How does the union of farmers and workers, called for in the Omaha Platform, differ from coalescence of corporate power, which the Omaha Platform opposes?

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The Omaha Platform was adopted by the first convention of the People's Party, commonly called the Populists, in 1892. Many of the demands that the platform included, such as the eight-hour work day, the graduated income tax, and the direct election of senators (as opposed to the selection of senators by state legislatures, as was then the law), became reality over the next few decades.

The Omaha Platform also called for the cooperation of unions and farmers. The platform noted that there were two classes at the time--"tramps and millionaires," and blamed the poverty of the workers and farmers on the collection of money in the hands of capitalists. The platform notes that these capitalists now controlled most of the nation's land, while urban workers were not allowed to organize into unions and poor immigrants were taking their jobs. The platform recognized that workers and farmers had a shared interest in uniting to beat back the power of the capitalists. One of the ways they sought to unite the interests of these groups was through the "free" coinage of silver, meaning that silver, in addition to gold (which was already used), would become legal currency. This would make it easier for farmers and workers to pay off their debt and pay for goods, as the silver standard would inflate the currency.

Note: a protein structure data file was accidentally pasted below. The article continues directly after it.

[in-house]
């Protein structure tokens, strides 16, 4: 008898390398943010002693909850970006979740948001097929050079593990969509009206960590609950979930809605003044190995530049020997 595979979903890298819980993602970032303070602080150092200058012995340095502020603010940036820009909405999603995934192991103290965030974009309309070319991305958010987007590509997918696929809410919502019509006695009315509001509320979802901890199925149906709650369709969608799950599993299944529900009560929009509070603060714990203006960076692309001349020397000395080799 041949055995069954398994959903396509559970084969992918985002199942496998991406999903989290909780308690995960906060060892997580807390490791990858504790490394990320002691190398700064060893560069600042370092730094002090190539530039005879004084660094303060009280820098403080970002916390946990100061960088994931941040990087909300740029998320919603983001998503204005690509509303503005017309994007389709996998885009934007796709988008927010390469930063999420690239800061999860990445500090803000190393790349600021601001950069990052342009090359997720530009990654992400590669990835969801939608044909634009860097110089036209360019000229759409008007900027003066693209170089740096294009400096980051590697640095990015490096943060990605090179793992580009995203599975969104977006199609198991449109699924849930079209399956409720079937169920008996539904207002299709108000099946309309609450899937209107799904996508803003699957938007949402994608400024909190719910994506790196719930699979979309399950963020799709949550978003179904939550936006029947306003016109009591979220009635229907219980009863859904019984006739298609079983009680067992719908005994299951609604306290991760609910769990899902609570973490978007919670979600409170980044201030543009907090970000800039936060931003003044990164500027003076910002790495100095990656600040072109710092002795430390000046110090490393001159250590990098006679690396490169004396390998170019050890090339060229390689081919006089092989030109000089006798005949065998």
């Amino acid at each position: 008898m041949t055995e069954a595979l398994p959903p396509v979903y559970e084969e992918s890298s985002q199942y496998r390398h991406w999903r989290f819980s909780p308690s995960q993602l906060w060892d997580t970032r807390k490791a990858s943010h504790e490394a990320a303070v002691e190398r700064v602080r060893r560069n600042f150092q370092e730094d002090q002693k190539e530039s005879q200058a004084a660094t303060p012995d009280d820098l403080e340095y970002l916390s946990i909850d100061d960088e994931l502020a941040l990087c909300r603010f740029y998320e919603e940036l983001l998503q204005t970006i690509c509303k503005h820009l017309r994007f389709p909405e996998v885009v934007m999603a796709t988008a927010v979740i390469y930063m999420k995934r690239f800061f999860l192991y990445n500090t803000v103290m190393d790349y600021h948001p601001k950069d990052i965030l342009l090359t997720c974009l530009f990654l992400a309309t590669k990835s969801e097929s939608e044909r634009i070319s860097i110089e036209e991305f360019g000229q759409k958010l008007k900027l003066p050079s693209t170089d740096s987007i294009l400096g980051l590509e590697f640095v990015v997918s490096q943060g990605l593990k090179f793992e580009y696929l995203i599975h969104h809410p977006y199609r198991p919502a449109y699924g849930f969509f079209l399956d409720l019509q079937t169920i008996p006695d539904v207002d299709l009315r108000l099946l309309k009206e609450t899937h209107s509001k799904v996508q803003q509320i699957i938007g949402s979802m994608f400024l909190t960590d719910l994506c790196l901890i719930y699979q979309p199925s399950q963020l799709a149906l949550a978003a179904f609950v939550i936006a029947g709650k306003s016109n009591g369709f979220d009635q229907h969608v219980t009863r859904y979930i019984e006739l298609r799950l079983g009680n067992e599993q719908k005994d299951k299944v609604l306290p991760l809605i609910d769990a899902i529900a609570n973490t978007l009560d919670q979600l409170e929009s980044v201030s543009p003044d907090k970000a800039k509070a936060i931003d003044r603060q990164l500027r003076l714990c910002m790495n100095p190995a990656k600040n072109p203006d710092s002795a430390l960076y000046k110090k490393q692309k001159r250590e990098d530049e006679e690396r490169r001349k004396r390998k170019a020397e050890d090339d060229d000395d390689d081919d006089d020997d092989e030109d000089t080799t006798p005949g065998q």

The combination of workers and farmers would be different than the coalescence of corporate powers, as the workers and farmers would be able to be paid for the fruits of their labor. In addition, they would together represent a much larger portion of the population whose power would come from their numbers, not from their elite status (which was the source of the capitalists' powers).

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